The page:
I was devastated, and without a second thought, I moved to her house (in the mild ghetto) to help her.

It was so much harder on me than I had anticipated.  There was honestly nothing I could do.  I would sit with her, assure her that all was well and it was just in her head, but her experiences were so real that we couldn’t get through to her.  She tried various medications, and psychiatrists, natural methods, diet changes, energy work, everything we could think of, but she still couldn’t sleep, experiencing horrifying attacks at night and in constant fear of eternal suffering, pacing the house and shouting “Angels, PLEASE!!”

While all of this was going on, I had a mini-breakdown.  I felt like I had failed her, and was too drained and unstable from my environment that I felt was unfit to coach.  I shut down my practice, stopped writing and started trying to find ways to cope.

See, along with trying to help her, I was also incredibly broke.  I’d been stretching the two thousand dollars I had saved in California to last me December through March.  I was living on rice and bananas, a few vegetables here and there.

When I’d go to the store, I’d walk through the neighborhood feeling really unsafe (two gunshots a month was common at night there, following yelling) and twice I’d been followed most of the way home by men hitting on me who didn’t like no as an answer.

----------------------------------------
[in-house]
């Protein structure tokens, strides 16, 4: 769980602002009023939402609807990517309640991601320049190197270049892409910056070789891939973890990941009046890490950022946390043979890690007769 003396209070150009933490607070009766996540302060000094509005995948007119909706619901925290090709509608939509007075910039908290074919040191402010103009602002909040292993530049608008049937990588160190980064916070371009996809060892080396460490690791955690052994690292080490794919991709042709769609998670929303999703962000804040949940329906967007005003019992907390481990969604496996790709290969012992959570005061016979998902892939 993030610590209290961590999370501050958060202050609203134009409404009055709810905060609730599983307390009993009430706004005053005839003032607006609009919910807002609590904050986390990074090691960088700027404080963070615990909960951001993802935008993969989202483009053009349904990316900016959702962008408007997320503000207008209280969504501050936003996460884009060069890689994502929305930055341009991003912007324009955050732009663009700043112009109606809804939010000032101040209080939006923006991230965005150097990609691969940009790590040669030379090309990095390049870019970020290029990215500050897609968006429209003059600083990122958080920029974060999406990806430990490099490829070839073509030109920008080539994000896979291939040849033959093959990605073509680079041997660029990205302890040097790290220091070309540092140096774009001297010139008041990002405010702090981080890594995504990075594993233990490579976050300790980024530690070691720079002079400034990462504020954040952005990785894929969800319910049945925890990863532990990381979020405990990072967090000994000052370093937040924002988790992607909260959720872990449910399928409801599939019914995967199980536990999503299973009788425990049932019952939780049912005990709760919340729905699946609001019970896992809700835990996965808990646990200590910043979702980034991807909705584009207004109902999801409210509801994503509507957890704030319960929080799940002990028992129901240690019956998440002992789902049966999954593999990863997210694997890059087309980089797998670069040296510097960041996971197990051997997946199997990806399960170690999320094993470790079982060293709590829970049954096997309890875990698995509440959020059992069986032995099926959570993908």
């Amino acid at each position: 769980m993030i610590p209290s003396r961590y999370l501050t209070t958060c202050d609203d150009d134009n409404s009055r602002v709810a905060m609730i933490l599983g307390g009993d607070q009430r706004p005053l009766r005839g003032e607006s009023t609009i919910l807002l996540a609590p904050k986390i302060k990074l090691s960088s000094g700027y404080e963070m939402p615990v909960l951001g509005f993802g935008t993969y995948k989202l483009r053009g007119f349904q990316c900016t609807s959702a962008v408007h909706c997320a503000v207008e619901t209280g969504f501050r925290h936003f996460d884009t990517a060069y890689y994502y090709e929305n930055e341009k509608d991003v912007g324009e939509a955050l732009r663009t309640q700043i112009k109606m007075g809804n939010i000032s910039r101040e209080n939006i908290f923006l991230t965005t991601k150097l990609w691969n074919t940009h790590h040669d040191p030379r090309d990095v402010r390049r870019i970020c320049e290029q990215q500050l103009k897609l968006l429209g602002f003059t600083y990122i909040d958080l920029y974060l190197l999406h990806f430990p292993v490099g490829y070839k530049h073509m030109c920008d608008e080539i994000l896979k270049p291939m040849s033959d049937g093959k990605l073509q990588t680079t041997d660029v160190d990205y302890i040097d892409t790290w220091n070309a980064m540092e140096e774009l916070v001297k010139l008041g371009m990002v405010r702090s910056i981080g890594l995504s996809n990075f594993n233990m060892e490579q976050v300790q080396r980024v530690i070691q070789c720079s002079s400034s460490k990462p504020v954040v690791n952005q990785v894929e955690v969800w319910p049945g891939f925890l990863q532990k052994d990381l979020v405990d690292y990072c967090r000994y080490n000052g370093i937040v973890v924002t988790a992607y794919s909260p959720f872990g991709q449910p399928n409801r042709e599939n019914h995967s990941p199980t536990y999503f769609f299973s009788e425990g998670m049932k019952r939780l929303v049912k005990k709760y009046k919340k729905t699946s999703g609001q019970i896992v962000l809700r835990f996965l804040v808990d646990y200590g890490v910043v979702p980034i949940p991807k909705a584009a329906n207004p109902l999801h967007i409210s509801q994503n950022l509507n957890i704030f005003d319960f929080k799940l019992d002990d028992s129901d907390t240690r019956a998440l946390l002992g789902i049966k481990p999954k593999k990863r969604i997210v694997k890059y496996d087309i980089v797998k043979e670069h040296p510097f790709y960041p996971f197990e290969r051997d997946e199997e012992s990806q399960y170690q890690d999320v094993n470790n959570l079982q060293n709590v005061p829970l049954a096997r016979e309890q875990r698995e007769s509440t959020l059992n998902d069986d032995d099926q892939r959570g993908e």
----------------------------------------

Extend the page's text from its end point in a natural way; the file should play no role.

Another large part of my focus was on vegan and environmental activism, and witnessing the amount of damage and destruction happening globally, and how little action was being taken to change it, was sucking my faith in humanity away and making me scared for the future.

And, to top it all off, I had finally lost a man I had pined for for three years, who kept me at arm’s length, who finally chose another girl.

I was a wreck, guys. It had been six months, and I was broken.  I went to visit my sister in Kentucky, and she told me I should just come stay with her.  After a few weeks, I was invited last-minute to cook and be in charge of the food at an Earthbag House building workshop in Arizona, and hold a Reiki workshop during it too.

It was just what I needed, but I was still drained.  That whole summer and fall, something was off with me.  My optimism had diminished, and it took very little to overwhelm me.  I ended up stuck.  All of the trauma weakened something in me, and that winter I went through a depression like nothing I’d ever seen before.